Thursday, November 3, 2016

We need another subculture (a manifesto)

For a long time the only real meaning of the term 'subculture' referred to a club which I really wanted to go when I was older but closed down by the time I was old enough to enter. Nowadays we are living in a world where everything is available at the touch of a button. Why go and find a girl when you can stay in and watch porn? why go to the cinema when you can stream films directly to your TV.  I worry that culture is being slowly replaced by a series of packages that are available at only £10 each, including next day delivery which ensures that you never have to leave your house again. Night-life has taken a huge hit over the past few years. High profile examples include the closure of Fabric in London and the threats to Ministry Of Sound. What's more worrying is the story of The Owl Sanctuary in Leeds which was closed after the furniture shop across the street bought the rights to the building, without the owners knowledge or consent. 
Someday's I feel like I wasn't meant for this world of Tinder, snapchat, David Guetta remixes and endless Buzzfeed quizzes. With my cheekbones, I'd have made a great New Wave kid, or a hippy or a ska-kid. For a long time I was an indie kid, but I now longer feel a part of that culture. The emo trend is alive and well but the maturity and responsibility of adulthood makes it difficult to stick with in your 20's. Metal head culture will never die, while Chav culture was never really a culture anyway. 'Mod' has been reduced to Ben Sherman shirts and scooters, and the New Americana thing can fuck off. 
The Hipster trend is a conscious fight against the gentrification and consumerism of today. While I love craft beers and I like my beard, It's not something that unites people, it's far too pretentious.
If you haven't got the point, subcultures are the enemy of the gentrification of modern society. It's why hippies were banned from holding free festivals in the 1970's and history repeated itself during the acid house years of the early 90's. By growing our own food and supporting our local communities we can help keep the old ways alive. The revival of vinyl is just one example of hipsters going out of their way to support local industry's and avoid the streaming services.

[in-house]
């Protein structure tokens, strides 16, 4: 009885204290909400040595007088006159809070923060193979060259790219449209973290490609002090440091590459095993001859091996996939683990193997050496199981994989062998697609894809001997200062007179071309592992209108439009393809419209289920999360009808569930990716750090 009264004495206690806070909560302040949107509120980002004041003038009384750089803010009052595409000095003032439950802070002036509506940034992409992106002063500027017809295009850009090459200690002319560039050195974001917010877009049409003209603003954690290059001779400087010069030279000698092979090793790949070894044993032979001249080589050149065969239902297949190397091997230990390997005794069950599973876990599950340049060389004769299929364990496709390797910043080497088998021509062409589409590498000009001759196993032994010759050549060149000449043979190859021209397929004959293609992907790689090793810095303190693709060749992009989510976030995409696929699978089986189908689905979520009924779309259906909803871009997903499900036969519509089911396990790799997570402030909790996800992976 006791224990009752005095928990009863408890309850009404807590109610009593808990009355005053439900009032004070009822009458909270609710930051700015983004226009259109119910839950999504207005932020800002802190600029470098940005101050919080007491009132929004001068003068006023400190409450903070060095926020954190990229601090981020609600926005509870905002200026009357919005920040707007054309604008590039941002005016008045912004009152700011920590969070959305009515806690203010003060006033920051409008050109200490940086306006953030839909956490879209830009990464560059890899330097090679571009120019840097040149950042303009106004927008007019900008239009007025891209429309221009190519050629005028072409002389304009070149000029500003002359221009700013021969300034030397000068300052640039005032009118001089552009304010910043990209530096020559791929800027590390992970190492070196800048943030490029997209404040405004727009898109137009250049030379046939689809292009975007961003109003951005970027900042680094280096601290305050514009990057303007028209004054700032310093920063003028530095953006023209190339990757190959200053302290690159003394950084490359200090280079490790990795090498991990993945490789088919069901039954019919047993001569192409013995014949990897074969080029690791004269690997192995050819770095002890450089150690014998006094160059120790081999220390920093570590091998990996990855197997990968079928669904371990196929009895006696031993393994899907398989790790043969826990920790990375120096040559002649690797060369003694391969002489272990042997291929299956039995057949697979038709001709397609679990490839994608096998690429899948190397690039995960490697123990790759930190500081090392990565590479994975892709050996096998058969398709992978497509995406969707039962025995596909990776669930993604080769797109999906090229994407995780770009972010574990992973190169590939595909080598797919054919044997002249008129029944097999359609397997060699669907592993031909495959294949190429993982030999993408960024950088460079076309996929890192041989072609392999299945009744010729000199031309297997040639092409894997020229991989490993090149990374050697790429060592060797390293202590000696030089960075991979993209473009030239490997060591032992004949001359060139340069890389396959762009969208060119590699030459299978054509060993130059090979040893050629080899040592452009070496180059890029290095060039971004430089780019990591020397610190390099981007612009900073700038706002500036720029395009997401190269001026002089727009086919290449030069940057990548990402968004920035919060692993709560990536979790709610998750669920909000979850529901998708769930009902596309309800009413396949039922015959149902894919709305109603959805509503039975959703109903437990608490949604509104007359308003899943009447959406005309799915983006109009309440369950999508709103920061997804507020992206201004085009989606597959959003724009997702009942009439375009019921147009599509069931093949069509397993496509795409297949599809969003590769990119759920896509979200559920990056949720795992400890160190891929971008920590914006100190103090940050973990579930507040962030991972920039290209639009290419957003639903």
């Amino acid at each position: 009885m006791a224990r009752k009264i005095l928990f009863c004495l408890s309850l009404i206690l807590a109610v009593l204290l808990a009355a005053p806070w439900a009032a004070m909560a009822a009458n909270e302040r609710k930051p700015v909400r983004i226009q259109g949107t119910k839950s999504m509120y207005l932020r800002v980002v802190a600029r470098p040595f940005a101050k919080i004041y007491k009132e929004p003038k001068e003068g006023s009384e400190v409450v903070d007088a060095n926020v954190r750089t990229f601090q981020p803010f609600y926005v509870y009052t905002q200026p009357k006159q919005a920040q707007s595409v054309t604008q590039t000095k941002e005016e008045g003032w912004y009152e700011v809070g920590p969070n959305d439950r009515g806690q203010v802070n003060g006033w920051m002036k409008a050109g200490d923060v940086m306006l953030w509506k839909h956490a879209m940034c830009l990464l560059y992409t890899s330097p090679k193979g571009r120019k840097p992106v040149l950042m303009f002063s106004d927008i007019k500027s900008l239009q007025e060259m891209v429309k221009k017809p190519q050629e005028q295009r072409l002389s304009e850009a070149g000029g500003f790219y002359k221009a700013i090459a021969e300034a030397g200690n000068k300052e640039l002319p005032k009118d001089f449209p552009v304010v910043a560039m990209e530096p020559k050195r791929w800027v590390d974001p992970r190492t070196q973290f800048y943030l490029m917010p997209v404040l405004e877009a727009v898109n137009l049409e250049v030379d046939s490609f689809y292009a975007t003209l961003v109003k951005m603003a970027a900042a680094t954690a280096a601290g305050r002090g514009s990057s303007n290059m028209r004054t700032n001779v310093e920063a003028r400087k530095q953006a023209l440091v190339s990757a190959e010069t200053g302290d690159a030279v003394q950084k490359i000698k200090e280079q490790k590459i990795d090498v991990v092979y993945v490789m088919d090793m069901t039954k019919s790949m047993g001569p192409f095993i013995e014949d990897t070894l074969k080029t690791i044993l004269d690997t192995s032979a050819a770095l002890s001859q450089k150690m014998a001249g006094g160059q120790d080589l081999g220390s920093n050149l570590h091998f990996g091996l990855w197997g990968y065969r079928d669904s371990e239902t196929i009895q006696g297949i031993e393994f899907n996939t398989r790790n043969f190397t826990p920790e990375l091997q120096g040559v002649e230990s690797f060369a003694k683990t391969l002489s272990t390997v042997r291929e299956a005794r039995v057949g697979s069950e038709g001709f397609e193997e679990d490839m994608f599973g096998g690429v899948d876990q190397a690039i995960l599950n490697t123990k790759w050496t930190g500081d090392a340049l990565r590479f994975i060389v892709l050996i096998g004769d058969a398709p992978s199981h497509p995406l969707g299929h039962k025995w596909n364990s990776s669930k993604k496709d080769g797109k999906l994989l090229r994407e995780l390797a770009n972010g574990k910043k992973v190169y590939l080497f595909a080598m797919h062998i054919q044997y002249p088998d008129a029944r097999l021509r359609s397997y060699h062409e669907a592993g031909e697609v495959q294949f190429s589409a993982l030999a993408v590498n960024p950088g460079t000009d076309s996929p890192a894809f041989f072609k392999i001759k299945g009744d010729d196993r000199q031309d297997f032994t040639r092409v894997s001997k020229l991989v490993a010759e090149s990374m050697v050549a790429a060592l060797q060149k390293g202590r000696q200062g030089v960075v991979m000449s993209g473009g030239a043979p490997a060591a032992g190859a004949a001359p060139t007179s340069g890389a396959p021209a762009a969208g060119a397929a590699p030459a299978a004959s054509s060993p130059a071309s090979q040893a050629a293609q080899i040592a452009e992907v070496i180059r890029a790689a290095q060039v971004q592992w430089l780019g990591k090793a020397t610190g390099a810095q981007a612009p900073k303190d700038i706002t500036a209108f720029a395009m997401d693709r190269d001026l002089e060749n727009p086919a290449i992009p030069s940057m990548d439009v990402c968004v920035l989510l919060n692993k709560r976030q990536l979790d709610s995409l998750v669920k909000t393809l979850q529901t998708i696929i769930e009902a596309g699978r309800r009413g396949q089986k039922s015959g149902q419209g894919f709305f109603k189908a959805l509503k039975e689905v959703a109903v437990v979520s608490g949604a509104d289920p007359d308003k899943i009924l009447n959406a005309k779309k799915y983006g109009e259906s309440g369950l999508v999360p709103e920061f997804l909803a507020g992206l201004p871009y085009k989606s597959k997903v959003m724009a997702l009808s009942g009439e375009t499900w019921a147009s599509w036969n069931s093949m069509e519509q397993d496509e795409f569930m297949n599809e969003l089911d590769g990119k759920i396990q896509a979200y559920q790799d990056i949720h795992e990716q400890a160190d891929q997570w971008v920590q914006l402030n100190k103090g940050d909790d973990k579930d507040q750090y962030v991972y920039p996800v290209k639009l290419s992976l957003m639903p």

To paraphrase Liam Gallagher 'I want to start a revolution from my room'. While music is constantly evolving, I want a look and an attitude that goes along with it. It's why I feel in love with the antic's of Odd Future back in 2011, and the dirty glamour of B-Town in 2012. When the looks of past subcultures have been tamed, faked and reproduced at low cost in high street stores, and the sounds rehashed, there is nothing to truly believe in. I'm not bemoaning the lack of good music, I just want to feel part of something. Years of depression have taught me that you can only ever live in the present,  our present is a dark, scary and uncertain place, but our rose tinted nostalgia of tomorrow, needs to be based on memories and events. Not the pointless sweets, TV shows, and nonsense of the current 90's nostalgia. So dye your hair strange colours, wear odd clothes, make strange music and make friends with like minded people. Keep doing this until something sticks. 

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